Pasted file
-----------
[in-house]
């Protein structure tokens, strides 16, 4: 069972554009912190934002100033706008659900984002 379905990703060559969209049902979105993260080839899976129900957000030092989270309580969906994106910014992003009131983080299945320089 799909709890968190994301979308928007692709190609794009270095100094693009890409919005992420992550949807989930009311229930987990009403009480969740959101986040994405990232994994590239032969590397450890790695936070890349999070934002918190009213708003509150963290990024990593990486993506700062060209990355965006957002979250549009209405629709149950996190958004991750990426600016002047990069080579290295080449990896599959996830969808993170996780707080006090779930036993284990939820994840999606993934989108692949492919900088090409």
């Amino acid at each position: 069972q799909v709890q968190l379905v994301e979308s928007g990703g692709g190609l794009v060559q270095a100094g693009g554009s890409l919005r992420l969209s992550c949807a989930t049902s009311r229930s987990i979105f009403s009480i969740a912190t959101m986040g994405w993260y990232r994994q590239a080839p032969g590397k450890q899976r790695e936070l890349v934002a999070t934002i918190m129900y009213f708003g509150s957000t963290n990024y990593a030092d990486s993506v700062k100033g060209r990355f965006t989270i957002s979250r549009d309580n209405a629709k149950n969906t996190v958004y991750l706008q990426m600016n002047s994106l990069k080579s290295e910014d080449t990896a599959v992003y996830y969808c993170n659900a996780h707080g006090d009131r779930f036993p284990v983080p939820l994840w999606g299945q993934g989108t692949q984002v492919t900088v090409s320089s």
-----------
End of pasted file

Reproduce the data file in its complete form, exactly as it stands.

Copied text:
[in-house]
């Protein structure tokens, strides 16, 4: 069972554009912190934002100033706008659900984002 379905990703060559969209049902979105993260080839899976129900957000030092989270309580969906994106910014992003009131983080299945320089 799909709890968190994301979308928007692709190609794009270095100094693009890409919005992420992550949807989930009311229930987990009403009480969740959101986040994405990232994994590239032969590397450890790695936070890349999070934002918190009213708003509150963290990024990593990486993506700062060209990355965006957002979250549009209405629709149950996190958004991750990426600016002047990069080579290295080449990896599959996830969808993170996780707080006090779930036993284990939820994840999606993934989108692949492919900088090409």
């Amino acid at each position: 069972q799909v709890q968190l379905v994301e979308s928007g990703g692709g190609l794009v060559q270095a100094g693009g554009s890409l919005r992420l969209s992550c949807a989930t049902s009311r229930s987990i979105f009403s009480i969740a912190t959101m986040g994405w993260y990232r994994q590239a080839p032969g590397k450890q899976r790695e936070l890349v934002a999070t934002i918190m129900y009213f708003g509150s957000t963290n990024y990593a030092d990486s993506v700062k100033g060209r990355f965006t989270i957002s979250r549009d309580n209405a629709k149950n969906t996190v958004y991750l706008q990426m600016n002047s994106l990069k080579s290295e910014d080449t990896a599959v992003y996830y969808c993170n659900a996780h707080g006090d009131r779930f036993p284990v983080p939820l994840w999606g299945q993934g989108t692949q984002v492919t900088v090409s320089s």